If you have direct sunlight on a object it's going to become overexposed and while your phone does have settings to under expose an image or take down the highlights when you're editing, it's just not going to be the same as shooting in perfect or near perfect conditions. In those cases where the sun is going down or you're in a shady spot, sometimes it's really useful to bring a portable light like the SANDMARC bicolor and RGB light. These lights will give a really nice subtle diffused fill light on your subject.
SANDMARC Microscope Lens

How to Stabilize Macro and Microscope Shots

In order to get stabilized shots there's a few options; you can either
shoot handheld based on the position of your subject and your ability to hold
the camera steady or you could shoot with a tripod, a creator grip or even a film rig. It's really up to your personal preference and how close or far away you
need to be from your subject.

Don't Forget Macro Control

Another quick tip is make sure you Macro Control is on! That way you can can easily turn off macro mode when it turns on.

Go to setting, then camera, then macro control. Toggle it on- then when shooting, press the flower icon to disable the iPhone from switching to macro mode.

With all these lenses, their minimum focusing distance is different. Meaning, each lens needs to be a specific distance away from the subject in order to get sharp, clear photos. So be sure to pay special attention to where each lens has to be for shooting. When moving your lens, or if the subject moves, the focus will change on your subject. So it is important to keep as still as possible when shooting.

Focus Distance

Macro 25mm: you have to move your iPhone extremely close to your subject in order to capture those details. Typically, 10-15mm. In most cases, this isn't a problem if the subject is stationary or accessible.

Macro 100mm: you have a minimum focusing distance of "53mm" giving you more space to photography or film your subject. This is perfect for moving subjects or subjects that need some space! So gives you space when shooting around pointy objects (like a cactus) so you want get injured or damage the nearby area when shooting.

Microscope: you need to have your lens gently touching your subject in order to have it focus properly and capture all the details.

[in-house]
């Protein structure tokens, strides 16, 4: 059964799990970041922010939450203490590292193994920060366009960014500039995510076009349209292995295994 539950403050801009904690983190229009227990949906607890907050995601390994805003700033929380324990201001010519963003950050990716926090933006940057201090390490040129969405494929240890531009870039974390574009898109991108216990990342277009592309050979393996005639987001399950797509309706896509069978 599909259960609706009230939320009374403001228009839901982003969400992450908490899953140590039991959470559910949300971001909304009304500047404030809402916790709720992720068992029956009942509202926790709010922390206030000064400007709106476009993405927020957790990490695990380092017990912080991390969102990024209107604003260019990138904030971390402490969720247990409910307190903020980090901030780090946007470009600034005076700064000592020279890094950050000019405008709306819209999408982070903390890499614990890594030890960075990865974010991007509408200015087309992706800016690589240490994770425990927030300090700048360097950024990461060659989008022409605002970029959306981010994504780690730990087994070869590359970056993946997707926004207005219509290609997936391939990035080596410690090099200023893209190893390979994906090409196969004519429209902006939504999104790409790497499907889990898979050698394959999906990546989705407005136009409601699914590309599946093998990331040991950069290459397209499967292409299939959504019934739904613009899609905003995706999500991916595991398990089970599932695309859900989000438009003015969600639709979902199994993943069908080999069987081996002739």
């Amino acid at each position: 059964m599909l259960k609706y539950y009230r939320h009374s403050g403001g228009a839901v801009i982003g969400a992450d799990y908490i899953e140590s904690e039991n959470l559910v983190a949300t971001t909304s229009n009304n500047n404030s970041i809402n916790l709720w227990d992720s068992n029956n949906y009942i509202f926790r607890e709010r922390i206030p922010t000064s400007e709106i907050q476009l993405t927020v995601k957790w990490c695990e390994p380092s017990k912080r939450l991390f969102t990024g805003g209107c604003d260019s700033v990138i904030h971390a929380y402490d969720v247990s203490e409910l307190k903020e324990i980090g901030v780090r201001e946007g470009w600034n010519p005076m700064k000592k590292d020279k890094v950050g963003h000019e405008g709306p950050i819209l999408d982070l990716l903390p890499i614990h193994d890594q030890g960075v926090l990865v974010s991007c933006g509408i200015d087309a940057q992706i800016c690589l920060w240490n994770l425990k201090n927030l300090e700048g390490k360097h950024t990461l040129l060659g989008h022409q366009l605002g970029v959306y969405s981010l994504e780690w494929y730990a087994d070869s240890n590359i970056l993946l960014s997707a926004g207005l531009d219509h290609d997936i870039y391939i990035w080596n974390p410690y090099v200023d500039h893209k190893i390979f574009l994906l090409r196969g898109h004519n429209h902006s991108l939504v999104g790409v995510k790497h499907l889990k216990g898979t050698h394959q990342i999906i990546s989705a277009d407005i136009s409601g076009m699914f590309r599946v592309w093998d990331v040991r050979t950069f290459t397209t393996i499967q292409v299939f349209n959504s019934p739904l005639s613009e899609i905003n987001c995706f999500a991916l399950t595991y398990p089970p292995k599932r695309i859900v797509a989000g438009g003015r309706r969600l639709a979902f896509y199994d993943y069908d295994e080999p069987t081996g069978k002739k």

Your microscope comes with a light built in. There are two brightness levels. Depending on whether is dimly lit or shiny, you might have to experiment between the two brightness levels to see which one best fits your subject.

Native Camera App

Focusing the camera on an iPhone is a simple process, and you can do it in a few different ways:

Tap to focus: To focus on a specific object, tap on that object on the screen. A yellow square will appear around the object to indicate that it's in focus. Here you see where it is in focus it is sharp, and the background gets gradually softer.

Next, swipe up/down to adjust exposure: You can also adjust the exposure by swiping up or down on the screen while in camera mode. This will make the image brighter or darker.

Use the "AE/AF Lock" feature: You can also lock the focus and exposure by tapping and holding on the object you want to focus on until a yellow box appears. Then, swipe up or down to adjust the exposure. The focus and exposure will stay locked until you tap the screen again.

Use the "Portrait" mode: If you have an iPhone with a dual-lens camera system, you can use the "Portrait" mode to get even more magnification. Here we can see the difference between the two photos.

It can take some experimenting and also some creative like problem solving but when you get a great shot on a microscope or macro lens it's like unlike anything else you've ever seen in photography!